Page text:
Monthly Archives: May 2014

FDA Notice Regarding Eszopiclone (Lunesta)

safe_image
While we generally discourage the usage of sleep medications in our LivingCenters, we felt it important to notify you that the FDA has decreased the starting dosage of eszopiclone  (Lunesta), so that if you were considering usage of this medication in a clinically appropriate patient,  that the initial dose should be 1 mg instead of 2 mg.

Please see the FDA communication below:

Eszopiclone Containing Sleep Aids: Drug Safety Communication – Can Cause Next-Day Impairment

Including Lunesta and generics

AUDIENCE: Pharmacy, Primary Care Medicine

ISSUE: FDA has notified health professionals and their medical care organizations of a new warning that the insomnia drug Lunesta (eszopiclone) can cause next-day impairment of driving and other activities that require alertness. FDA recommends a decreased starting dose of Lunesta to 1 mg at bedtime. Women and men are equally susceptible to impairment from Lunesta, so the recommended starting dose of 1 mg is the same for both. FDA approved changes to the Lunesta prescribing information and the patient Medication Guide to include these new recommendations. The drug labels for generic eszopiclone products will also be updated to include these changes.

BACKGROUND: A study of Lunesta found that the previously recommended dose of 3 mg can cause impairment to driving skills, memory, and coordination that can last more than 11 hours after receiving an evening dose (see Data Summary). Despite these driving and other problems, patients were often unaware they were impaired.  The new lower recommended starting dose of 1 mg at bedtime will result in less drug in the blood the next day.

RECOMMENDATION: Health care professionals should follow the new dosing recommendations when starting patients on Lunesta. Patients should continue taking their prescribed dose of Lunesta and contact their health care professionals to ask about the most appropriate dose for them. FDA is continuing to evaluate the risk of impaired mental alertness with the entire class of sleep aid drugs, including over-the-counter drugs available without a prescription, and will update the public as new information becomes available.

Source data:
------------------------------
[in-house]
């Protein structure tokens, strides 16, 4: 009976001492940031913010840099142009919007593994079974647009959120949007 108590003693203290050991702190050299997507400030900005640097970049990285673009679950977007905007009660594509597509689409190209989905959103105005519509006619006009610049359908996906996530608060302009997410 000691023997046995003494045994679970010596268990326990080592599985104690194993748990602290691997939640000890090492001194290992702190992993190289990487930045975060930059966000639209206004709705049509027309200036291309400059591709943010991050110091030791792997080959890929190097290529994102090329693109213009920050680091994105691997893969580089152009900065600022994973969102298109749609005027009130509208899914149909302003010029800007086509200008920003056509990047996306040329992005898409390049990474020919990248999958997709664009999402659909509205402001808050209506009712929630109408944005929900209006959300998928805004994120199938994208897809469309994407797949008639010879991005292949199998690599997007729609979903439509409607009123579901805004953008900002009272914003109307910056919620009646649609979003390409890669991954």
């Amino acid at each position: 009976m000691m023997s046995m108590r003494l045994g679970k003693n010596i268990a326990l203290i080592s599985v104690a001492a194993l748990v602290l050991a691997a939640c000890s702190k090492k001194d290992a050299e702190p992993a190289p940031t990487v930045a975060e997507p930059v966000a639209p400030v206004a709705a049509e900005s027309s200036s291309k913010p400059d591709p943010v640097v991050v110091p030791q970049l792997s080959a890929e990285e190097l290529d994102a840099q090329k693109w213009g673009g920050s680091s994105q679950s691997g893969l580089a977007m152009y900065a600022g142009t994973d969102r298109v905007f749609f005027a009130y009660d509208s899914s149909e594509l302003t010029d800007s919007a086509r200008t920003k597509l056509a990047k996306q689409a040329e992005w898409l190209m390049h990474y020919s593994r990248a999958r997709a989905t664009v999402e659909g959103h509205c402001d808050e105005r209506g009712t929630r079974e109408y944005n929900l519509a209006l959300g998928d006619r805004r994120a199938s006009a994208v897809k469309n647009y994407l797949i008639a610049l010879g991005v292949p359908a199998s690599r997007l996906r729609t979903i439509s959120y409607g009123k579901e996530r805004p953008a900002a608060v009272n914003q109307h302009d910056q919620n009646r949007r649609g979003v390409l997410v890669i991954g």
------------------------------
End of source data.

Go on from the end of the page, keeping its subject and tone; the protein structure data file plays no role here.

Read the MedWatch safety alert, including a link to the press release.

 

 

Doctors As Team Players? You Bet!

177431745

While the doctor often may be the quarterback of the team, seasoned football fans know that it takes 10 other players to execute the play along with a whole cast of coaches and scouts to make the offense run. In today’s more collaborative medical environment, doctors can become much more effective when they adopt an attitude of every patient being their patient and realize that while they may not be singularly responsible for a patient’s treatment plan, they can offer greater value when they see themselves as contributors to all patients’ treatment plans.

Grossman1
Dr. Stephen Grossman, Medical Director for Clovis & Country View

The recipient of one of Golden Living’s Medical Director of the Year Awards earlier this year, Dr. Stephen Grossman based in Fresno, Calif. shared some key insights on how medical directors and other attending physicians can be even more integral to the success of a facility beyond their traditional medical approach.

Whatever It Takes

When doing rounds, doctors can get into a “zone” where they will go to their patients and handle those specific issues then leave. Grossman encourages doctors to ask staff how else they could contribute while they are in a facility.

“Before I leave a facility, I’ll ask the nursing staff what else I can do while I’m there,” offered Dr. Grossman. “Sometimes they might need help with pre-discharge of a patient or a prescription written. Usually they are things that might just take another five or 10 minutes, but they can help alleviate a bottleneck for the team.”

Putting on the Other Shoe

Often it can be helpful to put yourself in the other party’s shoes. One exercise Dr. Grossman conducts with his teams is to assume the role of an upset family .

“If I’m the family, I’m going to ask the medical team why my relative looks worse than when he came to the facility,” said Dr. Grossman. “Did you turn him frequently enough? What about the sores on his skin? How did that happen?”

Dr. Grossman suggested that playing devil’s advocate with the team can help them offer better care to their patients while also helping them empathize and develop plausible and caring reasons to defend a treatment plan.